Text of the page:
Avoid Wrongful Recruitment 

Place all the cards on the table 

When job seekers submit CV's to an employer, there are a lot of "nice" words about how excellent the job applicant is where the emphasis is on the strengths of the personality of the job applicant. All CV schools, which as my professional role as CEO of Löwe Rekrytering AB, had to keep me up to date emphasizing that you should use "selling" words to catch the attention of an employer. My personal opinion is that it is all starting to go into heavy exaggeration.

The interaction between the employer and the job seeker is important, but also the essential aspect of the leadership of the employer throughout the recruitment process.

The duty of an employer, when a job is advertised, is to describe in as much detail as possible all the tasks that a job requires. The focus on job advertisements seems to lie on the part of employers only to emphasize the positive work tasks in a advertised service and not so much is described about the "less fun" work tasks. advertised service must be added.

If an employer places a great deal of emphasis on the positive aspects of a advertised job and a job seeker adjusts the written argumentation in the CV on the positive aspects of the personality to cope with the positive aspects of an advertised service, then it is prone to disaster. It is understandable that an employer wants as many job seekers as possible for the advertised service, but that attitude leads to costly redundancies in the event of a wrong recruitment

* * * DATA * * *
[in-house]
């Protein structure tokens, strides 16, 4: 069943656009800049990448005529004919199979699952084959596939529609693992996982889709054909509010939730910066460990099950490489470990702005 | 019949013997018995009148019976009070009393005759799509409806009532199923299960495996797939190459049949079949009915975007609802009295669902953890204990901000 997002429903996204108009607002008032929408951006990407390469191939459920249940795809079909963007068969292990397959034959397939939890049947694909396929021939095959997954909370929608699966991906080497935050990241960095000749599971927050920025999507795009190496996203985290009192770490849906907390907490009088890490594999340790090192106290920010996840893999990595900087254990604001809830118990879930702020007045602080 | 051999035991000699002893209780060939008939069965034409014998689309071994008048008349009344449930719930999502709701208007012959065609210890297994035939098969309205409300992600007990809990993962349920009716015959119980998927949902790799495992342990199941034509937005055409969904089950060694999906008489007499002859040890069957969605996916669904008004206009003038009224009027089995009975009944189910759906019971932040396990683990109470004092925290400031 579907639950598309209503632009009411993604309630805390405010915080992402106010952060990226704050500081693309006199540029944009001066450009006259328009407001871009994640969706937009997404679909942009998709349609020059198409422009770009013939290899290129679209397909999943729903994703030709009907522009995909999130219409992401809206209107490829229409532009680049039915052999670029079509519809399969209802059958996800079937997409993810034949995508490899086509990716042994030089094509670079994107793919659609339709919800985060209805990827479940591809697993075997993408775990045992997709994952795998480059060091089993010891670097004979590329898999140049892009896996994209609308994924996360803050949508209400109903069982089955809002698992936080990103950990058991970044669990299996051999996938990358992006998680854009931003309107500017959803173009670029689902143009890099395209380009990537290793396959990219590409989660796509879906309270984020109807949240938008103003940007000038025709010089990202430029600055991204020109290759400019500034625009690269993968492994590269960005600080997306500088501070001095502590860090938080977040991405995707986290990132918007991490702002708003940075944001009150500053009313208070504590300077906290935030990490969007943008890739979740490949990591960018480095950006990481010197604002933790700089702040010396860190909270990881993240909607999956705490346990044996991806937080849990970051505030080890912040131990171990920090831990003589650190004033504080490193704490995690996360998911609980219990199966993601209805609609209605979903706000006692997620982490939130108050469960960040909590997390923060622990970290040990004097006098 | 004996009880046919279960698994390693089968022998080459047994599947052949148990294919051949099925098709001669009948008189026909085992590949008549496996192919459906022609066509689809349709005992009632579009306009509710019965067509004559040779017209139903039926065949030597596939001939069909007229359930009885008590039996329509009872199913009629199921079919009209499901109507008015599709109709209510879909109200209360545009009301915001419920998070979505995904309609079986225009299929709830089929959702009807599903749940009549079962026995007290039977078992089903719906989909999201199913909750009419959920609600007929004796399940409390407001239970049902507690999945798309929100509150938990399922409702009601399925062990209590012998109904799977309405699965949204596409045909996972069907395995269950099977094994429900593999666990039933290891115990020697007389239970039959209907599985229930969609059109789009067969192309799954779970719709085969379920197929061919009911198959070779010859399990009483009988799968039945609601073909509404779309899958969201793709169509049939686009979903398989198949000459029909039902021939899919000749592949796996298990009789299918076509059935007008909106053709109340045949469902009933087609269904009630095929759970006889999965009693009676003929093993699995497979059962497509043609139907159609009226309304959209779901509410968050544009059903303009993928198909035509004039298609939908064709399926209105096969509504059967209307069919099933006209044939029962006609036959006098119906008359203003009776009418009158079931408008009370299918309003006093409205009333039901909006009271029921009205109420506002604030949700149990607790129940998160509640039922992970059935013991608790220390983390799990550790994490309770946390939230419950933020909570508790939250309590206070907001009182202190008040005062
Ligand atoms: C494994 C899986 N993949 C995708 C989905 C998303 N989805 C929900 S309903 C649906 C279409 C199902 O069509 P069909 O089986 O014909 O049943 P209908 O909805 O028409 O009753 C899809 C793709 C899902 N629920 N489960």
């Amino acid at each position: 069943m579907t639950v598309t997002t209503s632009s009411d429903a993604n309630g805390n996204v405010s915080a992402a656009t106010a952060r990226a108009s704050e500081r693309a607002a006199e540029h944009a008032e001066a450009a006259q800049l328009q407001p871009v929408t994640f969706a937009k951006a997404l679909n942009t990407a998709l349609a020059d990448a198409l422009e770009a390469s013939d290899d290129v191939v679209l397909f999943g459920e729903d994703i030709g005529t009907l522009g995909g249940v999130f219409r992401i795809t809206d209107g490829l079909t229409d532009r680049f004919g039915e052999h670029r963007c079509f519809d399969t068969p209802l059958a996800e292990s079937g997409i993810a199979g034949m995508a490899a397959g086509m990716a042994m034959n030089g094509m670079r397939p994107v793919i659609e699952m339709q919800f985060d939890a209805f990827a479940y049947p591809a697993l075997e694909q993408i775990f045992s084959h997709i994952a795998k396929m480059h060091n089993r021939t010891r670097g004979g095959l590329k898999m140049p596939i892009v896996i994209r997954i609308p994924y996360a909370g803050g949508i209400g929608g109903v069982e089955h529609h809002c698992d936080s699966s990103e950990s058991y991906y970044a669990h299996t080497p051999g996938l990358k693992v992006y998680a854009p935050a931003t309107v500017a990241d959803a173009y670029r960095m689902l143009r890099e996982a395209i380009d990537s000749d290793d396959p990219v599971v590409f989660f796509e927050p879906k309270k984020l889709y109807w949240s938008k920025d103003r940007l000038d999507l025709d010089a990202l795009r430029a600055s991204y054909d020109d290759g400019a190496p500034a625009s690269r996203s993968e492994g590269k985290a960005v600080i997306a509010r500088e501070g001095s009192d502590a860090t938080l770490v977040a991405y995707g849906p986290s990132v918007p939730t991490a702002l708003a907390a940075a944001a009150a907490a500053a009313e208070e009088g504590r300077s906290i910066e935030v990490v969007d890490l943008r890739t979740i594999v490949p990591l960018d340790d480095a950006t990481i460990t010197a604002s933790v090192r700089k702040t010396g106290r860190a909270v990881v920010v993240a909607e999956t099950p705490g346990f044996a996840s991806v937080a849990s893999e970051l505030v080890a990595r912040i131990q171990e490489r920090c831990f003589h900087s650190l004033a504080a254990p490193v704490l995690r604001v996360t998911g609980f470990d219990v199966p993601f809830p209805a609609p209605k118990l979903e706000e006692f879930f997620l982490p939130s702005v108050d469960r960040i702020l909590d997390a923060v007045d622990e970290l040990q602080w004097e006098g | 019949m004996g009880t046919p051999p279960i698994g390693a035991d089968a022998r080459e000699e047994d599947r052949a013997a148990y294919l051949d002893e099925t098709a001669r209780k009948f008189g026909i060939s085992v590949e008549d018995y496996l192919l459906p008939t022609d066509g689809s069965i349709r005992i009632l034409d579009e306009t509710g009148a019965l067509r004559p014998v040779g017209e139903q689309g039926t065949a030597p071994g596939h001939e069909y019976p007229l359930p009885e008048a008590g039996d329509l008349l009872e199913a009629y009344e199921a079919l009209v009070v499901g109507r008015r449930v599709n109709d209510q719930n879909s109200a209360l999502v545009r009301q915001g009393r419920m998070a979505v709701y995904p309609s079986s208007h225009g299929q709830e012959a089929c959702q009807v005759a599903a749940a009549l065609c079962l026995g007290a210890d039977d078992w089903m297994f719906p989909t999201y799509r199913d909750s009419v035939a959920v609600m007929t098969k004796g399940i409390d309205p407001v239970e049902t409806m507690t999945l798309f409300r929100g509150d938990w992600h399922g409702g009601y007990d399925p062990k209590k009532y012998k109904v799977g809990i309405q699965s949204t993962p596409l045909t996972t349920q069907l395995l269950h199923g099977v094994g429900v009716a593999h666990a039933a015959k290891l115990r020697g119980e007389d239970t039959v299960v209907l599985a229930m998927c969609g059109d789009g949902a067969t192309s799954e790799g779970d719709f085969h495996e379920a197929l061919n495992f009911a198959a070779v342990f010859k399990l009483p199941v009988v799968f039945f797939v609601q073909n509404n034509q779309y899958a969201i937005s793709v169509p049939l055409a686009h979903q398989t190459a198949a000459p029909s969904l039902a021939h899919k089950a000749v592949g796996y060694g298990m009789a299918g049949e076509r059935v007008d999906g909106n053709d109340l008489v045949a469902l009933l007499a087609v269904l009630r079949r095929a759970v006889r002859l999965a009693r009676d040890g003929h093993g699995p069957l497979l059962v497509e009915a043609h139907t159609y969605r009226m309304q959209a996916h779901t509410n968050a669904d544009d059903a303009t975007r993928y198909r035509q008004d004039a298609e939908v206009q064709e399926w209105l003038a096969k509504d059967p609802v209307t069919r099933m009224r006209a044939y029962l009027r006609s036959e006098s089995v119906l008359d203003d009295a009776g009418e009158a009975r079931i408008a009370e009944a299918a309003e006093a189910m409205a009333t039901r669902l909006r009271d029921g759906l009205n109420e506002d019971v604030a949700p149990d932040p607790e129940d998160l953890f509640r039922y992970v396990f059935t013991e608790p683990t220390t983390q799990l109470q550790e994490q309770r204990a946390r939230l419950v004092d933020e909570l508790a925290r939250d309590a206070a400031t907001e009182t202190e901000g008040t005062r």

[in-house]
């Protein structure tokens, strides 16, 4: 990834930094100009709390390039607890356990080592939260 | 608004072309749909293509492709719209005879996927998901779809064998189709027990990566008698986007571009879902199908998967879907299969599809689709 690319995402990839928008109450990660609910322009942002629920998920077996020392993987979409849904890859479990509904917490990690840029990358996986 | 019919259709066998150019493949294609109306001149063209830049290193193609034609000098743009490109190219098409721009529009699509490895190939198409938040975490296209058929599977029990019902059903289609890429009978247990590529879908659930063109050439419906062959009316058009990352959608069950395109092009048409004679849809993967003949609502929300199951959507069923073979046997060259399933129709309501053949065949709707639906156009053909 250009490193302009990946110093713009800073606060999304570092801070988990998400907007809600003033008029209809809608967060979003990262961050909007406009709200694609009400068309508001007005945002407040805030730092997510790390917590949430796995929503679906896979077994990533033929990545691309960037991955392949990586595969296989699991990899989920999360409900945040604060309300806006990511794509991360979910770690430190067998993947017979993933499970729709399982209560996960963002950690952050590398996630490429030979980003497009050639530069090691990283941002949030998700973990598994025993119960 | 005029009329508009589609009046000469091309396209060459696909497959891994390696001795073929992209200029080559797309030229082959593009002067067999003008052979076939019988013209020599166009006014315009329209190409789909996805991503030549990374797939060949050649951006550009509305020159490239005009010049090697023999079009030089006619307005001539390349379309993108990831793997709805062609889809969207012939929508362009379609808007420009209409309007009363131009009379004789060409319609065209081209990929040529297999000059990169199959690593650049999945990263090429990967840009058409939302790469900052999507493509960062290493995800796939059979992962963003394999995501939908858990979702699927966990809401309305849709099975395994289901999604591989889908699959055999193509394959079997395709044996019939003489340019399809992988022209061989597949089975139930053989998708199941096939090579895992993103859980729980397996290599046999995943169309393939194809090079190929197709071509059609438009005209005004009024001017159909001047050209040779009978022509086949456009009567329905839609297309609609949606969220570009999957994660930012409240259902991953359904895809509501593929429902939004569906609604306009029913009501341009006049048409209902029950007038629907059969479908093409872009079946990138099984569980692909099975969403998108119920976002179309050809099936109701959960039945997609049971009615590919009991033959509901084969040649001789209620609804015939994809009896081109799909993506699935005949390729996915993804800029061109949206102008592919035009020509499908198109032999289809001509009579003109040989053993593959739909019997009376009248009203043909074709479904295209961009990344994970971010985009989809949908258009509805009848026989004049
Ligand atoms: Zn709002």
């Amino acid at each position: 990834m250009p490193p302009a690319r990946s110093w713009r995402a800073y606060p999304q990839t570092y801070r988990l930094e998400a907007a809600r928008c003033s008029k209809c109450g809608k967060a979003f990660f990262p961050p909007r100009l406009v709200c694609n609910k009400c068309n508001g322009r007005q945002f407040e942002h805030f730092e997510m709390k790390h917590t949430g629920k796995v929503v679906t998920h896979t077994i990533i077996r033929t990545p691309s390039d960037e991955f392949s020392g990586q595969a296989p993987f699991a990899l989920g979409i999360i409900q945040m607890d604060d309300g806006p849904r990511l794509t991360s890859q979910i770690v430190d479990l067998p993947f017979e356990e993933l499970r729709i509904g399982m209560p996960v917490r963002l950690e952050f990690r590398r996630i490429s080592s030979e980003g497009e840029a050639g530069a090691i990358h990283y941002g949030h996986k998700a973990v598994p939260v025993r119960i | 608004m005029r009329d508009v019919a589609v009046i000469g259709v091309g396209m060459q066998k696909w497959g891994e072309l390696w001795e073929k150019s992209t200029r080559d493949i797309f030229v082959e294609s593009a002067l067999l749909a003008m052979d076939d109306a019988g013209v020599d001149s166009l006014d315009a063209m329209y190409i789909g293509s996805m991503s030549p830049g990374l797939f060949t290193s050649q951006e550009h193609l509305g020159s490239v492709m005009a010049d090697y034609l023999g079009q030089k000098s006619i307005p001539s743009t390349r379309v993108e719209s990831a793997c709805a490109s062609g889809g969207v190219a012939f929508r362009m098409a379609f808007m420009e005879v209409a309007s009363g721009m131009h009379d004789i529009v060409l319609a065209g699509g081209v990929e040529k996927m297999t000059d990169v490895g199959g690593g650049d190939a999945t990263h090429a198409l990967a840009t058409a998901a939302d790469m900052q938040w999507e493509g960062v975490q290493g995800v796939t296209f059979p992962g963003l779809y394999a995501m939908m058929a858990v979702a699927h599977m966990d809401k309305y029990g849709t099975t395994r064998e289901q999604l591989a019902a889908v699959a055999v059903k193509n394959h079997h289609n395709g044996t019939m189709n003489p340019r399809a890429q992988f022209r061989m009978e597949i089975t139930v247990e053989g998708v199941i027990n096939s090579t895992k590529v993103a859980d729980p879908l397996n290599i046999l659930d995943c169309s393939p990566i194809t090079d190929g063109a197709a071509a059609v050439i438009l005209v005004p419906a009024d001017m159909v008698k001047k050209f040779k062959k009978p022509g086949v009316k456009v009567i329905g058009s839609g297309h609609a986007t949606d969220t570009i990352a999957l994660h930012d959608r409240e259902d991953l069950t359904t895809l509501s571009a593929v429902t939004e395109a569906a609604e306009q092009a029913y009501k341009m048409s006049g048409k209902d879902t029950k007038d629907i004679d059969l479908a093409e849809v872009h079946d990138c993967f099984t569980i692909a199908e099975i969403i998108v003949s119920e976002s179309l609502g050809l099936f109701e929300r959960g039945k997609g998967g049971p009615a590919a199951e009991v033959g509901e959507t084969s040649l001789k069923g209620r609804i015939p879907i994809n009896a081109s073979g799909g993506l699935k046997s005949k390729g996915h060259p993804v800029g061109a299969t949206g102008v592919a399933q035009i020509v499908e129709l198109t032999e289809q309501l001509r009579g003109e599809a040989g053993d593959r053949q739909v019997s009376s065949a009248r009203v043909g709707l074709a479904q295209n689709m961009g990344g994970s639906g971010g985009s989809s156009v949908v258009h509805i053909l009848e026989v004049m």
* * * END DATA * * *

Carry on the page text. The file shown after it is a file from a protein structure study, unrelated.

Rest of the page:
My personal opinion as a business leader is that job seekers have a mandatory obligation to describe all the strengths and weaknesses of the personality traits of a advertised service. An employer has two obligations, the first being to accept all personality traits in the job seeker and to make a weighing to see which candidate can handle all the tasks that the advertised job contains. 

The second obligation that an employer has, after a candidate has been well selected and hired for an advertised job, is to be a leader in order to develop the chosen applicant. Everyone can be a manager and point with the whole hand but being a natural leader requires true selflessness, a sincere willingness to develop the employees but also that the leader does not strive for prestige. The leadership must consist of the person who has been hired to be well informed and encouraged to take responsibility and take the initiative. It is only during these terms that an employee can shine. .

If an employee now grows and starts to develop leadership skills, it is an employer's compulsory responsibility to take advantage of this development and offer the employee another service within the company. This is within the framework of a prestigious leadership, namely not to let the ego of a "manager" destroy the employee's personal development.

What an employer should look at in a resume is whether a job applicant has written about situations in previous jobs when asking for help when getting stuck. The ability to ask for help when you are stuck is not a weakness but rather a strength and shows the humility of a job seeker. Not everyone knows everything and you have to have a good self-knowledge to realize that a complex task will not be completed if help is not sought from the nearest manager.

To summarize:

Both employers and employees must place the cards on the table during the recruitment process to avoid accusations that one or other partner has been misled. An employer gets a job seeker based on the job details described in the job posting. An employer must be an unselfish leader to develop the worker to reach the full potential

Rosalie Ponce de Leon

CEO Löwe Rekrytering AB